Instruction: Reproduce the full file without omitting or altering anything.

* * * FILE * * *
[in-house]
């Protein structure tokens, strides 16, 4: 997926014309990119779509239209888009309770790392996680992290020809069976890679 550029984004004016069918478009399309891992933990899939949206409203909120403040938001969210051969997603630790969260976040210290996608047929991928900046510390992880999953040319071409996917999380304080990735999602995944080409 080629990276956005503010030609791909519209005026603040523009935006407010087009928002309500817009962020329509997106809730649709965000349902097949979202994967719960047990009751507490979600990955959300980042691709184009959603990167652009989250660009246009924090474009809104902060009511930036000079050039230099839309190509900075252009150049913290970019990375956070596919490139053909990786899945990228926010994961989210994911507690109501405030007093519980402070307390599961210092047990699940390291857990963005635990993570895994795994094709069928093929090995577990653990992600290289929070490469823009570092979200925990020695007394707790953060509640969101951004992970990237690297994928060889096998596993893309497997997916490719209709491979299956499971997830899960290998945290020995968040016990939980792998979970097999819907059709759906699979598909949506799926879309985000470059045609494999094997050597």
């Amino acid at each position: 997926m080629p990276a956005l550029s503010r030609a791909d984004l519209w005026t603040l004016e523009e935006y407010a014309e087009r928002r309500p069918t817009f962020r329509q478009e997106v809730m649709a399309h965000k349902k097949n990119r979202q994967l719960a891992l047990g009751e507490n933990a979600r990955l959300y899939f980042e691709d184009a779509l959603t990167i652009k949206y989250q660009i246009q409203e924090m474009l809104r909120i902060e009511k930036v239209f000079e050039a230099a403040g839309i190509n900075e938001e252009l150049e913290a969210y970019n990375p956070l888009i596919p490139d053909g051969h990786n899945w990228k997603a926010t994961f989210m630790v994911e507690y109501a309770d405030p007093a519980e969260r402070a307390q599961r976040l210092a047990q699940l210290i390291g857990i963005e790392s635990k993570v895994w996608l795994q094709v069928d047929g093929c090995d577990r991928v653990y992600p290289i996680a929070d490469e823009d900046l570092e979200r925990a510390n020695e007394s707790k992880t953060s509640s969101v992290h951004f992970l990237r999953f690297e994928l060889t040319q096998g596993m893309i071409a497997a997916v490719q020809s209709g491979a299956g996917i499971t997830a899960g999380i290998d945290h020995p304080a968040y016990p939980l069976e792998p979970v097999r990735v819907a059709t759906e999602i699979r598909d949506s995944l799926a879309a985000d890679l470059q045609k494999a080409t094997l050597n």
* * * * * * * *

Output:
[in-house]
């Protein structure tokens, strides 16, 4: 997926014309990119779509239209888009309770790392996680992290020809069976890679 550029984004004016069918478009399309891992933990899939949206409203909120403040938001969210051969997603630790969260976040210290996608047929991928900046510390992880999953040319071409996917999380304080990735999602995944080409 080629990276956005503010030609791909519209005026603040523009935006407010087009928002309500817009962020329509997106809730649709965000349902097949979202994967719960047990009751507490979600990955959300980042691709184009959603990167652009989250660009246009924090474009809104902060009511930036000079050039230099839309190509900075252009150049913290970019990375956070596919490139053909990786899945990228926010994961989210994911507690109501405030007093519980402070307390599961210092047990699940390291857990963005635990993570895994795994094709069928093929090995577990653990992600290289929070490469823009570092979200925990020695007394707790953060509640969101951004992970990237690297994928060889096998596993893309497997997916490719209709491979299956499971997830899960290998945290020995968040016990939980792998979970097999819907059709759906699979598909949506799926879309985000470059045609494999094997050597």
């Amino acid at each position: 997926m080629p990276a956005l550029s503010r030609a791909d984004l519209w005026t603040l004016e523009e935006y407010a014309e087009r928002r309500p069918t817009f962020r329509q478009e997106v809730m649709a399309h965000k349902k097949n990119r979202q994967l719960a891992l047990g009751e507490n933990a979600r990955l959300y899939f980042e691709d184009a779509l959603t990167i652009k949206y989250q660009i246009q409203e924090m474009l809104r909120i902060e009511k930036v239209f000079e050039a230099a403040g839309i190509n900075e938001e252009l150049e913290a969210y970019n990375p956070l888009i596919p490139d053909g051969h990786n899945w990228k997603a926010t994961f989210m630790v994911e507690y109501a309770d405030p007093a519980e969260r402070a307390q599961r976040l210092a047990q699940l210290i390291g857990i963005e790392s635990k993570v895994w996608l795994q094709v069928d047929g093929c090995d577990r991928v653990y992600p290289i996680a929070d490469e823009d900046l570092e979200r925990a510390n020695e007394s707790k992880t953060s509640s969101v992290h951004f992970l990237r999953f690297e994928l060889t040319q096998g596993m893309i071409a497997a997916v490719q020809s209709g491979a299956g996917i499971t997830a899960g999380i290998d945290h020995p304080a968040y016990p939980l069976e792998p979970v097999r990735v819907a059709t759906e999602i699979r598909d949506s995944l799926a879309a985000d890679l470059q045609k494999a080409t094997l050597n």